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The Samsung Galaxy Note 3 offers up a bit of a treat when it comes video recording, as it supports 4K quality footage at 30fps.
This makes the Note 3 one of very few smartphones to offering this UltraHD recording level, and it's all down to the Snapdragon 800 processor housed inside.
That means it can output video at 3840 x 2160 - although you'll only be able to truly enjoy it if you have a 4K monitor or TV. Saying that, it still looks great on whatever screen you watch it back on.
If you fancy saving some storage space you can always opt to record in 1080p, full HD at 60fps instead.
Whether you opt for 4K or 1080p the Galaxy Note 3 produces relatively smooth, colourful footage, although if there's a lot going on in the scene it will struggle to work out where to focus.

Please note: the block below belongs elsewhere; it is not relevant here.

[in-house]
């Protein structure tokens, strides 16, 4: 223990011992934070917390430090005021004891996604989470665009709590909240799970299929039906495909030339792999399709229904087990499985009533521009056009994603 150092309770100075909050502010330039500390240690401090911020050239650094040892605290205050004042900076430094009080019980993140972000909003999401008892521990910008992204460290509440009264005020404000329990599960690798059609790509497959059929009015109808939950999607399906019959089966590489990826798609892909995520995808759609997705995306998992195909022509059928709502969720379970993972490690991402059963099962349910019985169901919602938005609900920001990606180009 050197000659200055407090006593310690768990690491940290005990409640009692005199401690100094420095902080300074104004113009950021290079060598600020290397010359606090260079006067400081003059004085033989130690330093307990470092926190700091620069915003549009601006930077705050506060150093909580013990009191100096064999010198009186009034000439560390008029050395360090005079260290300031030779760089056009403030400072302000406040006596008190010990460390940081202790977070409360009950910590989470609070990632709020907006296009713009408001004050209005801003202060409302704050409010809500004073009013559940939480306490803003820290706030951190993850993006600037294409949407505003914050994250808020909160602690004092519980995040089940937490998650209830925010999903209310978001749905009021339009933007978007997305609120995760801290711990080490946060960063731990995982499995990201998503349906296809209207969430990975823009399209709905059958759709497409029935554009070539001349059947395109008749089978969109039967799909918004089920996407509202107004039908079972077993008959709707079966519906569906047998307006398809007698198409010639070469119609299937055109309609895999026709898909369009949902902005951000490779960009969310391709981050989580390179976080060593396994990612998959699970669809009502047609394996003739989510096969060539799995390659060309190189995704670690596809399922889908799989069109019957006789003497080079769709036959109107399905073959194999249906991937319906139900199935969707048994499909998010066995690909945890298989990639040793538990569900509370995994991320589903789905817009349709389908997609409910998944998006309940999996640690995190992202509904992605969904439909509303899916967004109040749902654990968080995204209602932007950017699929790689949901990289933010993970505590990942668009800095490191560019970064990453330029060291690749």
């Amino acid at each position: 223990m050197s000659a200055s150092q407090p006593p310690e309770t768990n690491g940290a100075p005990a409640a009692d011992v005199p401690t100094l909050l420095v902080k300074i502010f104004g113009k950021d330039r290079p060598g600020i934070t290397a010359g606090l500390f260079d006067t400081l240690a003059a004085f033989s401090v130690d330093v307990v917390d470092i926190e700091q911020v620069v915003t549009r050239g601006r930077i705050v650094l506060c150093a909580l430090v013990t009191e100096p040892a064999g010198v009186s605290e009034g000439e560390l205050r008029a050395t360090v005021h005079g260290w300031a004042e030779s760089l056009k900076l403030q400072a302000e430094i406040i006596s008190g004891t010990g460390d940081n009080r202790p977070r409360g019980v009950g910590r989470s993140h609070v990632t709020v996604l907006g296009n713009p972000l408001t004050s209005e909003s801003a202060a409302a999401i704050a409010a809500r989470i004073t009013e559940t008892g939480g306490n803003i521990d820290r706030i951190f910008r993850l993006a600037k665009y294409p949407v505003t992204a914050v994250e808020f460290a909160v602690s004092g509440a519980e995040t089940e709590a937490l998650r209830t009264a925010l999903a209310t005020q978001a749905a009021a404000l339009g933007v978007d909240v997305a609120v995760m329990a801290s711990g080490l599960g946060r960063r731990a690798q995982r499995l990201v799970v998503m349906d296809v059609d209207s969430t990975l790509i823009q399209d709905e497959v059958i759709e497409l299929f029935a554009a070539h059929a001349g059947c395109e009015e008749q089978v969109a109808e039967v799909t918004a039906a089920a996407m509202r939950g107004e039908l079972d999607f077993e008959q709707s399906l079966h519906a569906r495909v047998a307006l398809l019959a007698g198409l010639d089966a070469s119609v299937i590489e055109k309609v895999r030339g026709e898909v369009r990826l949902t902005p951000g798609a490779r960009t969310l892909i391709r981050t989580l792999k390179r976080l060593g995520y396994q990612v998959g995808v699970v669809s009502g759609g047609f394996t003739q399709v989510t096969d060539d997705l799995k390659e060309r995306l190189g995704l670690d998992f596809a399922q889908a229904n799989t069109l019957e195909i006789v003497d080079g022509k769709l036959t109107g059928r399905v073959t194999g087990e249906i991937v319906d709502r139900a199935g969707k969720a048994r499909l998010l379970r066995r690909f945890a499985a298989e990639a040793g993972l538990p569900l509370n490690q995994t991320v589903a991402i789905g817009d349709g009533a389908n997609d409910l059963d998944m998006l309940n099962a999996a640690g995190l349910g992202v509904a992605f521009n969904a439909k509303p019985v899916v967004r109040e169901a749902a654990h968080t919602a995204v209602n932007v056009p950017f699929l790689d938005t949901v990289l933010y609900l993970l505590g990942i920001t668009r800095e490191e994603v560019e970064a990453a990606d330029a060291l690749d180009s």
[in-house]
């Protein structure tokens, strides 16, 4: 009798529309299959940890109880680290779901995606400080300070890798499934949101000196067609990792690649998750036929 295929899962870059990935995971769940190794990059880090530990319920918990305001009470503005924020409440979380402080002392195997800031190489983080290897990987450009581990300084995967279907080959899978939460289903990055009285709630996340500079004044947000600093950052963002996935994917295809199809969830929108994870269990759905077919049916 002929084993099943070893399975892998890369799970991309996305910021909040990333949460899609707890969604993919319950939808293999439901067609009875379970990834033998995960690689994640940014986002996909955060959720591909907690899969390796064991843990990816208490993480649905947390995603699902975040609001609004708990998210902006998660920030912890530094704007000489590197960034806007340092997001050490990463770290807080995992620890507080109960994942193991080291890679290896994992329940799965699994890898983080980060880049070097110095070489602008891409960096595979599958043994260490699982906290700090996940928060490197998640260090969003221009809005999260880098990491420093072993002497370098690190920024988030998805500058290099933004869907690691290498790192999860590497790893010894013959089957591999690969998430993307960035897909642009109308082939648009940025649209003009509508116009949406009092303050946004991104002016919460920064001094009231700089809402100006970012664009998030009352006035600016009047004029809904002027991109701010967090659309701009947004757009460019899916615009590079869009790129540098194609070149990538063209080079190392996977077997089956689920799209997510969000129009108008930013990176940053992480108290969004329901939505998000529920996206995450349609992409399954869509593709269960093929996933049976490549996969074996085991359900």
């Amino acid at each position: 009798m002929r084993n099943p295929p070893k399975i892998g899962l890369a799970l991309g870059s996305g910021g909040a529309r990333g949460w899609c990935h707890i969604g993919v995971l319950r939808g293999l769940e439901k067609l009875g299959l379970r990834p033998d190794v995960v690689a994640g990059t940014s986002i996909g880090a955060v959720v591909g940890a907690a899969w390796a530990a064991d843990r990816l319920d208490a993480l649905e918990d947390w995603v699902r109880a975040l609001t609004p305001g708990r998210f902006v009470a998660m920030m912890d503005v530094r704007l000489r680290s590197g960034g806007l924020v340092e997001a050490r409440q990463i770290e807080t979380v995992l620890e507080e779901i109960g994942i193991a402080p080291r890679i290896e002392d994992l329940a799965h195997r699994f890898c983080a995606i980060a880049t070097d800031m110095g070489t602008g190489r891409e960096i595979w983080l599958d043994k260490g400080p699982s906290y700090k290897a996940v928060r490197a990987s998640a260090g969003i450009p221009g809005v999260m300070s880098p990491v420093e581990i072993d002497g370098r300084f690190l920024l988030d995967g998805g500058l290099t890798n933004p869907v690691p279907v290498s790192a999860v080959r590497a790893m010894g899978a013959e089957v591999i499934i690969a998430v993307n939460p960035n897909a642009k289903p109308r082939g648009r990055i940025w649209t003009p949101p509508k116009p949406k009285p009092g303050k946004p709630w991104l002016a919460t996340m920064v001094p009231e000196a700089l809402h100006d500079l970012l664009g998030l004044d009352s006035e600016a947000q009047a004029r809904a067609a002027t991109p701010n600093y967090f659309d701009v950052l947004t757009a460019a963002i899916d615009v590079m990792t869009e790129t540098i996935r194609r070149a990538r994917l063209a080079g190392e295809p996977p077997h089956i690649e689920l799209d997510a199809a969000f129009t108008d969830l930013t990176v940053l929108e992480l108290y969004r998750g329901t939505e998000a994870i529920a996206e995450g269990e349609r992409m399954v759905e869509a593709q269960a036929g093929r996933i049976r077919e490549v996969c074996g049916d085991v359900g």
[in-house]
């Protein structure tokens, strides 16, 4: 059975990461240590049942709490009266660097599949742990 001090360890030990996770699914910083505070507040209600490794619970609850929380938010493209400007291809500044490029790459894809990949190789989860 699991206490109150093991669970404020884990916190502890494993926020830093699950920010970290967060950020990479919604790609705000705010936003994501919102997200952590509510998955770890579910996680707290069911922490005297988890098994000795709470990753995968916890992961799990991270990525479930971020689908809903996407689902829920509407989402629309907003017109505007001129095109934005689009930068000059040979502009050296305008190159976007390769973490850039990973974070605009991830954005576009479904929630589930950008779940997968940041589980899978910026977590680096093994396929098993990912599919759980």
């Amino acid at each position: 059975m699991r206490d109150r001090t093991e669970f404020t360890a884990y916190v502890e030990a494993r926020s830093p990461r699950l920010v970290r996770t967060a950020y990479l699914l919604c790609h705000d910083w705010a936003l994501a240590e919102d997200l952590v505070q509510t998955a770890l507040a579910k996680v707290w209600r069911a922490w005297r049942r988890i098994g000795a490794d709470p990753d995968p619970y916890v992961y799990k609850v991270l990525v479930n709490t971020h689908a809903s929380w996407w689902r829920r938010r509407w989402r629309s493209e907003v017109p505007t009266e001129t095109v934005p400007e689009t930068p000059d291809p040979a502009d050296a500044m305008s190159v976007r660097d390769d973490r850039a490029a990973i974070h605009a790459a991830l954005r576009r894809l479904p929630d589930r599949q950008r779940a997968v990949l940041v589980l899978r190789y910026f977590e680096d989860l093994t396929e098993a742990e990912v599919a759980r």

You can always tap the screen to override the auto-focus here, and if you do so a button labelled "AF" will appear on the display allowing you to return to auto-focus if you so wish.
A nice feature we enjoyed using while recording was the ability to take pictures, as the camera shutter key stays on screen even when you've started rolling.
If you want to use the LED on the rear of the Note 3 as a light while recording you'll need to turn it on before hitting record, as there's no way to toggle the light when filming.
As with the camera you can implement the 4x digital zoom while recording, but footage quality will take quite a hit so we'd advise against using this.
Thanks to that 4K recording quality the Galaxy Note 3 is capable of capturing some of the best video of any smartphone, so any budding film producers out there will want to check this out.
John joined TechRadar over a decade ago as Staff Writer for Phones, and over the years has built up a vast knowledge of the tech industry. He's interviewed CEOs from some of the world's biggest tech firms, visited their HQs and has appeared on live TV and radio, including Sky News, BBC News, BBC World News, Al Jazeera, LBC and BBC Radio 4. Originally specializing in phones, tablets and wearables, John is now TechRadar's resident automotive expert, reviewing the latest and greatest EVs and PHEVs on the market. John also looks after the day-to-day running of the site.